Novartis has a huge clinical development platform and globally spends around USD 9 billion each year on R&D. We have two platforms: one is biomedical research focused on pre-clinical development, from concept to formulation, and the second is global drug development (GDD) which works on clinical development. We have more than 300 assets in pre-clinical development and 160 assets in clinical. Novartis is far ahead of the curve, even from an outcome perspective, since it had 26 approvals in 2020.

Because of the technical expertise and hospital infrastructure available, it is always beneficial for patients to bring trials to Turkey where there is fast recruitment, turnaround, and trials can be closed on time. Turkey is an attractive destination for global development trials for its ethnic diversity. Even real-world evidence for post-marketing surveillance (PMS) studies Turkey is a highly efficient country.

That is why access and fair pricing is important because it will attract more clinical trials which are not only about patient recruitment, but also a good opportunity for local doctors to become better engaged with the global healthcare ecosystem.

Additionally, clinical trials are important for the continued success of the Turkish medical tourism industry, ensuring that products are made available for international visiting patients.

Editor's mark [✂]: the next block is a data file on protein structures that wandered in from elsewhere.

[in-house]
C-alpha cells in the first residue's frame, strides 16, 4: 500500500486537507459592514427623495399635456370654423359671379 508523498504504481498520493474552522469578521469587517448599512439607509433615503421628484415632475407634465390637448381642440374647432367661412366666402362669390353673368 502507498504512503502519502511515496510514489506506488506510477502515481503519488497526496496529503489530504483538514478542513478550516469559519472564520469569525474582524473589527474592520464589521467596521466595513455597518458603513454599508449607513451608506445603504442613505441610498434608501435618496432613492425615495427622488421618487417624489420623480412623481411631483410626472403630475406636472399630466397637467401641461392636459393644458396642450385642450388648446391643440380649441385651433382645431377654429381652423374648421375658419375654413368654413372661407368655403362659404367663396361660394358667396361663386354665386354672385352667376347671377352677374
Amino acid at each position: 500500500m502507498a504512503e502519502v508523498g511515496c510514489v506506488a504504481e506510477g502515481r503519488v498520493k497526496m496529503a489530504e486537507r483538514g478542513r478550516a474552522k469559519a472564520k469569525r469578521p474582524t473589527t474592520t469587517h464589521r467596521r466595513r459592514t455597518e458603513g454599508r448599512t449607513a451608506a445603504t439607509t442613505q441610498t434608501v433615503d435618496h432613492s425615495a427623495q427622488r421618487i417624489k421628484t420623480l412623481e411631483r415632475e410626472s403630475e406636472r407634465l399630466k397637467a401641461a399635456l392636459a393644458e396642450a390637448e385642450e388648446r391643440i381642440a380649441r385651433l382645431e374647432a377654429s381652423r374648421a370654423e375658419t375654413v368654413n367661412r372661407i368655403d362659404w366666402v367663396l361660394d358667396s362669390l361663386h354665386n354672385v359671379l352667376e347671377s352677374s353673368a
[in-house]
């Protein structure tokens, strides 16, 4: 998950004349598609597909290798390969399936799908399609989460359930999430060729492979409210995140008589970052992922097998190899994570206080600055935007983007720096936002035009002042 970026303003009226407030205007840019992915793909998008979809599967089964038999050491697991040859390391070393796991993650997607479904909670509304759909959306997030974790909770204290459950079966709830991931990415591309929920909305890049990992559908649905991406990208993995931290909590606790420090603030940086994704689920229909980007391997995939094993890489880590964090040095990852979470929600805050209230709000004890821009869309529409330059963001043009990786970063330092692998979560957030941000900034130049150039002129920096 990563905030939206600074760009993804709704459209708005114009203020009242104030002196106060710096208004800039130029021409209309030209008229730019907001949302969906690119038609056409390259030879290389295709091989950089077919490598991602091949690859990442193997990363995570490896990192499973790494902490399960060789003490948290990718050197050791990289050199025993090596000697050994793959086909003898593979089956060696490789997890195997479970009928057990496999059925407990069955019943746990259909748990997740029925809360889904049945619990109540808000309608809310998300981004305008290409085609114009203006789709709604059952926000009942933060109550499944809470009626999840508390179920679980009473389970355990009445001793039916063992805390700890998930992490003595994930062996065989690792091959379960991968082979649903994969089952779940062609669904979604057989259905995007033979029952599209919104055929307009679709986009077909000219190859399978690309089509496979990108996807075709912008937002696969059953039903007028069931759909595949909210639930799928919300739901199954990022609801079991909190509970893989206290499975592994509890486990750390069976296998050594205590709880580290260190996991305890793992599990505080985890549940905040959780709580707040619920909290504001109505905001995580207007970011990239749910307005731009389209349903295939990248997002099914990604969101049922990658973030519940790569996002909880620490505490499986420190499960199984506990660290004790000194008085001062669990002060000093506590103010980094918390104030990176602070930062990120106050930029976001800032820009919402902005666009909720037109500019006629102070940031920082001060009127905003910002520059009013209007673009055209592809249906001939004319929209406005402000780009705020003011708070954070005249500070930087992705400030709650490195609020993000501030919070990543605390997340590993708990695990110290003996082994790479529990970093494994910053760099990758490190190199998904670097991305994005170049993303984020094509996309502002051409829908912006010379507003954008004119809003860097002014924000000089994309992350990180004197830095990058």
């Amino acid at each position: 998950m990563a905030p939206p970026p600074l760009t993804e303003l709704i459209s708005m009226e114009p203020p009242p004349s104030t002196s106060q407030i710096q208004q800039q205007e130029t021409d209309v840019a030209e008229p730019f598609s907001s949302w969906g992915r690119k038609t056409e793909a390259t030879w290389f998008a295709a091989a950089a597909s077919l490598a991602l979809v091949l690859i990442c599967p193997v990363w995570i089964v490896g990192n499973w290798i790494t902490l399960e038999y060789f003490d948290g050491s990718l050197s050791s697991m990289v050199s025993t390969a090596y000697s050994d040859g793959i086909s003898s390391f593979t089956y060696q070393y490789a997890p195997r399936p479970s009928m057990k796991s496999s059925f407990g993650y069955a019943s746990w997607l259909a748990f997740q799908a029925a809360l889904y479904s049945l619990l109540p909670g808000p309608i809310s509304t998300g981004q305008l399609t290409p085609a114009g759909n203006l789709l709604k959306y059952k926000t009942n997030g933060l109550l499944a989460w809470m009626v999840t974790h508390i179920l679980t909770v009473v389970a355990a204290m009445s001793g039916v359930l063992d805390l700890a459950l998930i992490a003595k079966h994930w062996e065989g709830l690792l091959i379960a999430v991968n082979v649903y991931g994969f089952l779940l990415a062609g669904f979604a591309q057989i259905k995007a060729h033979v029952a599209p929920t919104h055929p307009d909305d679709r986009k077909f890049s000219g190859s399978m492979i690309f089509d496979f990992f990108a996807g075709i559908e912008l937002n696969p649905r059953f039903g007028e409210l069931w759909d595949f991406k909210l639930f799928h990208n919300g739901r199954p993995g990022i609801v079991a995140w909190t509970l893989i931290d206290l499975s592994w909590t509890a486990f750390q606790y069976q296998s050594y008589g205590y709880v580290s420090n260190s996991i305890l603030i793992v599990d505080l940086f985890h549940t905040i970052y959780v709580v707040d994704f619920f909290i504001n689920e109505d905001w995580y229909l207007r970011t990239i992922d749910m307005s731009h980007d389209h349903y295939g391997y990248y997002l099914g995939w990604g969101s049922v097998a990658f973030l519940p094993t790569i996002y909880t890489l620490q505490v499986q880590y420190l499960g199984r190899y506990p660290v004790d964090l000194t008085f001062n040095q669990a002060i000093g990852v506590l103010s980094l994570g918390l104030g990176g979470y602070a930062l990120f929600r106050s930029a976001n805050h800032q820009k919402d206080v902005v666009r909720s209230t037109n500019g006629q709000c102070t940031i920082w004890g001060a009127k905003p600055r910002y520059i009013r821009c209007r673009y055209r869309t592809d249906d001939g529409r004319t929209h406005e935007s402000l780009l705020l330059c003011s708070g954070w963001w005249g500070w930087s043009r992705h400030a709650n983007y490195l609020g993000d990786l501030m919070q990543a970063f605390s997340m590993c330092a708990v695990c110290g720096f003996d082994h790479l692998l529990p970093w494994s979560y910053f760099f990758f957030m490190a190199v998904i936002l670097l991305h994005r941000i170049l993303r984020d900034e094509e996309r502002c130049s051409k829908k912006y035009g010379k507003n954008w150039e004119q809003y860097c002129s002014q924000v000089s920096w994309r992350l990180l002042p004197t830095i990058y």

Regarding the innovation being brought to market by Novartis, how important are your cell and gene therapies for Turkey?

They are a game-changer both from an emotional and commercial perspective. Treatments for neurologic and retinal genetic diseases are approved by all the key global regulatory agencies and already launched in the USA, Europe, Japan and many more markets. Novartis is keen and willing to partner with the government to bring these therapies to Turkish patients. Fortunately, Turkey is one of the most advanced and coordinated hubs I have seen, where the treatment units are supported by the genetic labs, making it easy to identify specific patients for specific treatments. Novartis is keen to launch the Cell and Gene Therapy unit in Turkey soon.

 

What is your message for other pharma executives that see Turkey from the pricing and currency challenges perspective?

The global industry should not only look at Turkey as a problem child; the large population, good healthcare infrastructure and universal coverage make it one of the advanced pharma markets. It will become a more attractive market if we welcome innovation and incentivize existing and new investors. Hence, Turkey has the opportunity to become both an innovation and investment hub. Personally, I love this country and always say that everyone should visit Turkey or even live here some time.